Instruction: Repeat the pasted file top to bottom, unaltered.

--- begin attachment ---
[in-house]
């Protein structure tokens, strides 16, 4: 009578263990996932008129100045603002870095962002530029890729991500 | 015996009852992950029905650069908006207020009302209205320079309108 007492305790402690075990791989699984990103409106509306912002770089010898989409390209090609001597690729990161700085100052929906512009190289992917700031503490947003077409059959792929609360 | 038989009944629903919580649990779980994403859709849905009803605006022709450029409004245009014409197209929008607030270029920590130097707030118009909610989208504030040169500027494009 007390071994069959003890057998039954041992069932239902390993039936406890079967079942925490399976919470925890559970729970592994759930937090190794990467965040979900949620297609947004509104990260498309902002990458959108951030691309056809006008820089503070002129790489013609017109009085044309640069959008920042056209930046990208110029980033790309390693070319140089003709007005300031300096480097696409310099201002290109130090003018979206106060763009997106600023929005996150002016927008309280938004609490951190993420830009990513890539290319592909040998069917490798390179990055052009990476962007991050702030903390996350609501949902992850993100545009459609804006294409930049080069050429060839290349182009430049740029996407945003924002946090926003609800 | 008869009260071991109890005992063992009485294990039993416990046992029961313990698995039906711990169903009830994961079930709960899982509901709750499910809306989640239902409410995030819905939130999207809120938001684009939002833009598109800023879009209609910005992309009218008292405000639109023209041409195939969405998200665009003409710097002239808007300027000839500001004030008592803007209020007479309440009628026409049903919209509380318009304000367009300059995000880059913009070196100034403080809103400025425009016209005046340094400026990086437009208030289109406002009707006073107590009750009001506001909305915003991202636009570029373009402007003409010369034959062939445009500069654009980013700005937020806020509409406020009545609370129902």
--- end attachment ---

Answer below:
[in-house]
């Protein structure tokens, strides 16, 4: 009578263990996932008129100045603002870095962002530029890729991500 | 015996009852992950029905650069908006207020009302209205320079309108 007492305790402690075990791989699984990103409106509306912002770089010898989409390209090609001597690729990161700085100052929906512009190289992917700031503490947003077409059959792929609360 | 038989009944629903919580649990779980994403859709849905009803605006022709450029409004245009014409197209929008607030270029920590130097707030118009909610989208504030040169500027494009 007390071994069959003890057998039954041992069932239902390993039936406890079967079942925490399976919470925890559970729970592994759930937090190794990467965040979900949620297609947004509104990260498309902002990458959108951030691309056809006008820089503070002129790489013609017109009085044309640069959008920042056209930046990208110029980033790309390693070319140089003709007005300031300096480097696409310099201002290109130090003018979206106060763009997106600023929005996150002016927008309280938004609490951190993420830009990513890539290319592909040998069917490798390179990055052009990476962007991050702030903390996350609501949902992850993100545009459609804006294409930049080069050429060839290349182009430049740029996407945003924002946090926003609800 | 008869009260071991109890005992063992009485294990039993416990046992029961313990698995039906711990169903009830994961079930709960899982509901709750499910809306989640239902409410995030819905939130999207809120938001684009939002833009598109800023879009209609910005992309009218008292405000639109023209041409195939969405998200665009003409710097002239808007300027000839500001004030008592803007209020007479309440009628026409049903919209509380318009304000367009300059995000880059913009070196100034403080809103400025425009016209005046340094400026990086437009208030289109406002009707006073107590009750009001506001909305915003991202636009570029373009402007003409010369034959062939445009500069654009980013700005937020806020509409406020009545609370129902």